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Here's how DC plans to reopen

The mayor will send the comprehensive plan to city council for approval.

WASHINGTON — D.C. Mayor Muriel Bowser announced the District's reopening strategy in an effort to move toward Phase 1 of the White House's reopening guidelines amid the coronavirus pandemic.

The District has launched a Reopen D.C. Advisory Group comprised of city government and community leaders to monitor and guide how and when D.C. will reopen. The advisory group will have 12 committees focused on key areas such as:

  • Equity 
  • Disparity reduction for vulnerable populations
  • Public Health and Workforce
  • Transportation
  • Real estate and construction
  • Education and childcare
  • Government opportunities
  • Public safety
  • Criminal justice
  • Faith
  • Arts, culture, hotels, and entertainment
  • Restaurants and food retailers
  • Small businesses
  • Human services and social services

Bowser said the advisory group will be advised by the Johns Hopkins Bloomberg School of Public Health.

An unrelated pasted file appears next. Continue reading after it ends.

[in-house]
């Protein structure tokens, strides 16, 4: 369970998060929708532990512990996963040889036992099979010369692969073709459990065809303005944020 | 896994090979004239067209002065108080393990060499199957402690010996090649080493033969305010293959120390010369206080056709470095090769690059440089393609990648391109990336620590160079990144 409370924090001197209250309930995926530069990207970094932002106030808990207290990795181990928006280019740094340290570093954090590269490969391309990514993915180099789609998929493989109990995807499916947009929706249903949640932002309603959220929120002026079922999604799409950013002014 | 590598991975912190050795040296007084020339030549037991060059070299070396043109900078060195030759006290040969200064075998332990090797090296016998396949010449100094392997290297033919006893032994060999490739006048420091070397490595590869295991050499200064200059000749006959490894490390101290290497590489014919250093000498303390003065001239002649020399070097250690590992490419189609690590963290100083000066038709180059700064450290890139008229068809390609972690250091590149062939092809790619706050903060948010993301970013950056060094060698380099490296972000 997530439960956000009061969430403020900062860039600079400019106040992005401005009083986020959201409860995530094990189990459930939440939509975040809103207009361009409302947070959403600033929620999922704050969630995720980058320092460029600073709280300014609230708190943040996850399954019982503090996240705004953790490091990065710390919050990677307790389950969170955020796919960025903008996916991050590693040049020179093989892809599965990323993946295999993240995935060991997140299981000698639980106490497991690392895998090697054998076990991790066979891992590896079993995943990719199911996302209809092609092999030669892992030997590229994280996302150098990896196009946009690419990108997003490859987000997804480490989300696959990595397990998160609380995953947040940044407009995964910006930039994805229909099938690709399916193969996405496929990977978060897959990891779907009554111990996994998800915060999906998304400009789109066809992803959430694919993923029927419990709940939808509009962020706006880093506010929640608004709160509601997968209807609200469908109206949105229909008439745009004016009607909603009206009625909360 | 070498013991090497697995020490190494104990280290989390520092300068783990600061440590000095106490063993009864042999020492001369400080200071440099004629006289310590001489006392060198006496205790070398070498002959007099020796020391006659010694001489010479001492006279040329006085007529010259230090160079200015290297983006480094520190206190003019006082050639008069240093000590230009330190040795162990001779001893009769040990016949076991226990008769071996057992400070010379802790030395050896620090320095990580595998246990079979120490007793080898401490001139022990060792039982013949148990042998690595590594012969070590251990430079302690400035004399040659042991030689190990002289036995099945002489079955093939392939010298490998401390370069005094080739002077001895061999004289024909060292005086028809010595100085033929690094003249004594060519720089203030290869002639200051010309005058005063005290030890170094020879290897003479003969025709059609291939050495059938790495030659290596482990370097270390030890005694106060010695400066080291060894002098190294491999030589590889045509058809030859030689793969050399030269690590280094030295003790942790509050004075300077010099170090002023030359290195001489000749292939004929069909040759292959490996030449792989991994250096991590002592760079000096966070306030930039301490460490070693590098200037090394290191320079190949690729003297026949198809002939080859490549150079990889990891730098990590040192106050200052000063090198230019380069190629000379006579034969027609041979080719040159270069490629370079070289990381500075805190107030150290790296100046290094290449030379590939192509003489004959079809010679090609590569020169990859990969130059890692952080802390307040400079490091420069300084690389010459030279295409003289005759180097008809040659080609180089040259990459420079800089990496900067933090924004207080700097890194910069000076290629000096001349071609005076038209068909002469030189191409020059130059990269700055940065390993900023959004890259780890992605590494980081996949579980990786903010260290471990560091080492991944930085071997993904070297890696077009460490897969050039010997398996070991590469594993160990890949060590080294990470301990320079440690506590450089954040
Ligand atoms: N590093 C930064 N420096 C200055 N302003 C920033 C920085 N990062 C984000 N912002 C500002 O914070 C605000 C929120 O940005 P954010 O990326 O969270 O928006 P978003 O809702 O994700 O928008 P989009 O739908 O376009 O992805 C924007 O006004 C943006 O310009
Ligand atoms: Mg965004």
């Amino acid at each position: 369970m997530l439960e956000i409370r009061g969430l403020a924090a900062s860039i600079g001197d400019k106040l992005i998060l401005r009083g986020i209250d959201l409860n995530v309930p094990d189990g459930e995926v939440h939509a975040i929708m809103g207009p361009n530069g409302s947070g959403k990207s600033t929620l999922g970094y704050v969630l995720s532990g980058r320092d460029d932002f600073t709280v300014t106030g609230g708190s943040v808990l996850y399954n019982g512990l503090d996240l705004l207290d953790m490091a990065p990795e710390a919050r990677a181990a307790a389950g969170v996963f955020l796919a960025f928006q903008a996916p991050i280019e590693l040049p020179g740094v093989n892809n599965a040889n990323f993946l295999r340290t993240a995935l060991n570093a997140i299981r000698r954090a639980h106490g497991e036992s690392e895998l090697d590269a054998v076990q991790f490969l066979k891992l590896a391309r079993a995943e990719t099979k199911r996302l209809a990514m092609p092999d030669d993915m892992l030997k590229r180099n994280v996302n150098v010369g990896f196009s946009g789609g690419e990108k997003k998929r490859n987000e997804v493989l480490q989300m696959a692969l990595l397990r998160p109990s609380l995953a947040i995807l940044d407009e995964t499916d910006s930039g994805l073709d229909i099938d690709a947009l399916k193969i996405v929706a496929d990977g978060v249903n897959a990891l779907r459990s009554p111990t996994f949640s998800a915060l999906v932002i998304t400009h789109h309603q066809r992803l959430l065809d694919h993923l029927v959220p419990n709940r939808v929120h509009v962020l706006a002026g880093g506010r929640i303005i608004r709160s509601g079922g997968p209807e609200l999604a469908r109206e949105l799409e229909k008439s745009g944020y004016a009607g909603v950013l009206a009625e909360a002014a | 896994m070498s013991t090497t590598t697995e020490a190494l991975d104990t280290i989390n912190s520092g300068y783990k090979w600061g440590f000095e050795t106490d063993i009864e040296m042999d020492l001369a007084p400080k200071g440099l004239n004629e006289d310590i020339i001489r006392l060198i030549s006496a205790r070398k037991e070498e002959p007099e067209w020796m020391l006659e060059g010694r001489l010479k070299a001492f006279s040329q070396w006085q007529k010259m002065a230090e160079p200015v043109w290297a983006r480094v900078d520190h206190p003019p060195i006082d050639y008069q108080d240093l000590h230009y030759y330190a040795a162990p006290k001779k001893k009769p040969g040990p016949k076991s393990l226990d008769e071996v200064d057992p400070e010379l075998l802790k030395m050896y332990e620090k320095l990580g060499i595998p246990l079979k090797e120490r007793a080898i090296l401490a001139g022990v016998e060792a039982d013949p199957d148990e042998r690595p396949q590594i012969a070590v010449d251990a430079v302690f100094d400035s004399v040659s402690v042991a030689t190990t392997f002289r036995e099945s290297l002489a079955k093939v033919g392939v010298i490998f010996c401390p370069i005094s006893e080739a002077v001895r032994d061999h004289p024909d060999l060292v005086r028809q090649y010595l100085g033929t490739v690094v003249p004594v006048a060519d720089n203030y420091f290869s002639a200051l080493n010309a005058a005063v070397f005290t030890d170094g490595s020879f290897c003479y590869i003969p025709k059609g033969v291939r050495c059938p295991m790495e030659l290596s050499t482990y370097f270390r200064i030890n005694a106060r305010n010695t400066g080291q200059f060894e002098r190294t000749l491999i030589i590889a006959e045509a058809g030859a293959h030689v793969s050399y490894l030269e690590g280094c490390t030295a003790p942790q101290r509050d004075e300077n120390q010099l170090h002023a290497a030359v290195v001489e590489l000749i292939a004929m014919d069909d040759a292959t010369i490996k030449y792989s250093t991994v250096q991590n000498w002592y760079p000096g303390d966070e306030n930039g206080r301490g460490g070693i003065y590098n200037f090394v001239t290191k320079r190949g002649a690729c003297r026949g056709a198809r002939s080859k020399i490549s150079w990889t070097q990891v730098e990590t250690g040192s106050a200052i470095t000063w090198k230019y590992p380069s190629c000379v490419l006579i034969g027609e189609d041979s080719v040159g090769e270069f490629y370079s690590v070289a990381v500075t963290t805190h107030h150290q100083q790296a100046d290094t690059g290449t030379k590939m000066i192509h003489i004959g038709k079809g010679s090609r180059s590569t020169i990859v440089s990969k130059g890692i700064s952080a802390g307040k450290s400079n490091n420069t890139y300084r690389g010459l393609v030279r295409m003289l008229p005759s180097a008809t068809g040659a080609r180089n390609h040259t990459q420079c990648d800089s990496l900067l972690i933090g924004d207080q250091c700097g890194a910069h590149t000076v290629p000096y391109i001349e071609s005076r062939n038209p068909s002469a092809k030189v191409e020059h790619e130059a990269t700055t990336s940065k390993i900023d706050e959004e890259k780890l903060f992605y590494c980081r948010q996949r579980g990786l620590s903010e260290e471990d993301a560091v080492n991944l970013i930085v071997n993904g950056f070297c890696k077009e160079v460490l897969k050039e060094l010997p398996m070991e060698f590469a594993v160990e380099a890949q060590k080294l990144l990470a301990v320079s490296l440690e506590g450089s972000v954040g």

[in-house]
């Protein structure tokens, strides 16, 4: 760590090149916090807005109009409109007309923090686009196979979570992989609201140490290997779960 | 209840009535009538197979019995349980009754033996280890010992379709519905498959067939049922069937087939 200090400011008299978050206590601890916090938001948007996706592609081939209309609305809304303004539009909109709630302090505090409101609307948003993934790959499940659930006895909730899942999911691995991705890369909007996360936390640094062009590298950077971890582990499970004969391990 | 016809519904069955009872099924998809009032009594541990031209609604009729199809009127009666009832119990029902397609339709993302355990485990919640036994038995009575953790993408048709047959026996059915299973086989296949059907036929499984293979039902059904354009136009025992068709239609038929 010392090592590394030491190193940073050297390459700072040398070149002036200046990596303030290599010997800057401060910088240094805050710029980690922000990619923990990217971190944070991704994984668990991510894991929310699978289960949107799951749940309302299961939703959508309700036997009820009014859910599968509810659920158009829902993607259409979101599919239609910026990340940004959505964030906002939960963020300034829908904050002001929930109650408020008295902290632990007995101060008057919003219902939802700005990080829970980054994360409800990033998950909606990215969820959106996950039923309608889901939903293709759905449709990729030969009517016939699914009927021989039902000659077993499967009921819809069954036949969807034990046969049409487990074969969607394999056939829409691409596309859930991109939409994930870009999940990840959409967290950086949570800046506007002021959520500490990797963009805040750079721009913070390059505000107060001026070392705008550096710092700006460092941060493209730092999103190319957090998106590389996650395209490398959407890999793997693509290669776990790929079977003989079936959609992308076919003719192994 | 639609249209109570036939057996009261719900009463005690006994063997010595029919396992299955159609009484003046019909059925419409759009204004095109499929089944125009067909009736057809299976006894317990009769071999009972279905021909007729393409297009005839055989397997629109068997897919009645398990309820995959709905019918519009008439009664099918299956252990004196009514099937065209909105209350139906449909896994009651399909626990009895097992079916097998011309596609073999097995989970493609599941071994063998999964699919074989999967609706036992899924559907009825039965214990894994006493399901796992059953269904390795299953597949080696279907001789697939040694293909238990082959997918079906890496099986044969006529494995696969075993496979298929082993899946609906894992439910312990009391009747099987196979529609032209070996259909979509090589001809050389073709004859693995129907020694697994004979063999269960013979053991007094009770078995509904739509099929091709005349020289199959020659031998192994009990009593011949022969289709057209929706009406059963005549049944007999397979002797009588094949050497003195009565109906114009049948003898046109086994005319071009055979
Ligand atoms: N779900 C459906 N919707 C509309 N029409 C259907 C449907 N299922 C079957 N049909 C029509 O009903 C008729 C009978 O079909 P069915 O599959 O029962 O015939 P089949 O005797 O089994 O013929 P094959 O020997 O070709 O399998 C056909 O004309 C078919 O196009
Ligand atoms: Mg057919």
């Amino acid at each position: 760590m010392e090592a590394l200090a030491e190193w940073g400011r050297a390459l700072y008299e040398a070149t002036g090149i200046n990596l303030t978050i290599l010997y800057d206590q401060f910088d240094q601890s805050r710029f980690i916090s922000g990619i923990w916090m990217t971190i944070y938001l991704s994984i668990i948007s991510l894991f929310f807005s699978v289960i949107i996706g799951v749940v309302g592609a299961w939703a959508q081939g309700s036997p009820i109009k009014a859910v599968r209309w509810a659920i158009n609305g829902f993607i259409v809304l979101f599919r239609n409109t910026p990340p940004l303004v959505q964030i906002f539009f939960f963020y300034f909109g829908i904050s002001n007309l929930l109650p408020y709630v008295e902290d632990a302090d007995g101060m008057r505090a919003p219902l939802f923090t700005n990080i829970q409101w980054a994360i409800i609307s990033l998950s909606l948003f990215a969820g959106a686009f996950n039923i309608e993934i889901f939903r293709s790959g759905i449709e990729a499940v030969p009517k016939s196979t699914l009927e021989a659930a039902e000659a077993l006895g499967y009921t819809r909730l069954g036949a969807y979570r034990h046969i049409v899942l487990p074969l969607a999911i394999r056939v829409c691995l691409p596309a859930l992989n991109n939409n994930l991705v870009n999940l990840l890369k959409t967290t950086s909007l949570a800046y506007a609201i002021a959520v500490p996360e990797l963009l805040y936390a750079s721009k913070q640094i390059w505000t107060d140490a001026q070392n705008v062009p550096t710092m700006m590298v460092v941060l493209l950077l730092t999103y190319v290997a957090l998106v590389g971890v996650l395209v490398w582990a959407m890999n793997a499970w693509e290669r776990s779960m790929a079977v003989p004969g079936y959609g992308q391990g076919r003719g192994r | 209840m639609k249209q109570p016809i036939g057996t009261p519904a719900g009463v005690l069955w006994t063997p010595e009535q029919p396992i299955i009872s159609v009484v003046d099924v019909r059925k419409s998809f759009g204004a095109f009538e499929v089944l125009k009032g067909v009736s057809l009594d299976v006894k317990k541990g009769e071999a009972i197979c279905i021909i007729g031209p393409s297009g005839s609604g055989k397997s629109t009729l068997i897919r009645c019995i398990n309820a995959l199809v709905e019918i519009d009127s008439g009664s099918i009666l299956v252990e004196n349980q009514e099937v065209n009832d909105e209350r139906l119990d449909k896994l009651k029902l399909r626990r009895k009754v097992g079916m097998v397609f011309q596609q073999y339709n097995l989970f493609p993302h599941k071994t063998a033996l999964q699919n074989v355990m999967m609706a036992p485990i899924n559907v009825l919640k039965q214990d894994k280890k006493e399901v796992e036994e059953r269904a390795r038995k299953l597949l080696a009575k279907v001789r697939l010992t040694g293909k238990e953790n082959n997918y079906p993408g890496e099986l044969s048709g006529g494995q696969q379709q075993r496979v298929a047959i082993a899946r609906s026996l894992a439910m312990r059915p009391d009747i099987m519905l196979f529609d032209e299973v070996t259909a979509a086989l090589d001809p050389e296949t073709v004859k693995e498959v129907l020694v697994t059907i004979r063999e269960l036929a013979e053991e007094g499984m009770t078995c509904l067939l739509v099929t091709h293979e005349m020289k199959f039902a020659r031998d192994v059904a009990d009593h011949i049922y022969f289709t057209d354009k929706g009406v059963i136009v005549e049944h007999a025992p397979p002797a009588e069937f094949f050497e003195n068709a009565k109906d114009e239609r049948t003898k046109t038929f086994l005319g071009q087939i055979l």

The plan is community-driven based on science and the goal is to get more prosperity for the city and to make it more equitable, Bowser said.

The city will be focused on guiding values centered around health, prosperity and equity, Bowser said. This includes health disparities, especially among African Americans and vulnerable populations, helping small businesses get back on their feet, and providing opportunities for students.

In order for the city to meet the criteria and reach Phase 1 of federal guidelines, the city must observe a consistent two-week downward trend in coronavirus cases. DC has not yet met that criteria, though the average number of cases per day has shown signs of decreasing over the last week.

Bowser said the District needs to be in a place where it can provide health care for everyone who needs care and must have the ability to conduct widespread contract tracing.

In an effort to meet the contact tracing criteria, the city is expanding its contact tracing team to 200 people and will begin hiring in the coming weeks. Health officials said the expansion is needed because as people begin to move around in Phase 1, there will be more social contact and a need to reach out to more people. Over time, the city is looking to expand to at least 900 contact tracers as the District moves forward through the pandemic.

Bowser said for those that are being tested now, there is about 20% who test positive. The city wants to get that down to 10% before they consider moving forward in the reopening process. 

Mayor Bowser said this will be a gradual process, and that she doesn't think "we’re going to have light switch and everything will return back to normal."

There is good news on the medical surge front: DC says none of its hospitals are using all of their ventilators. 

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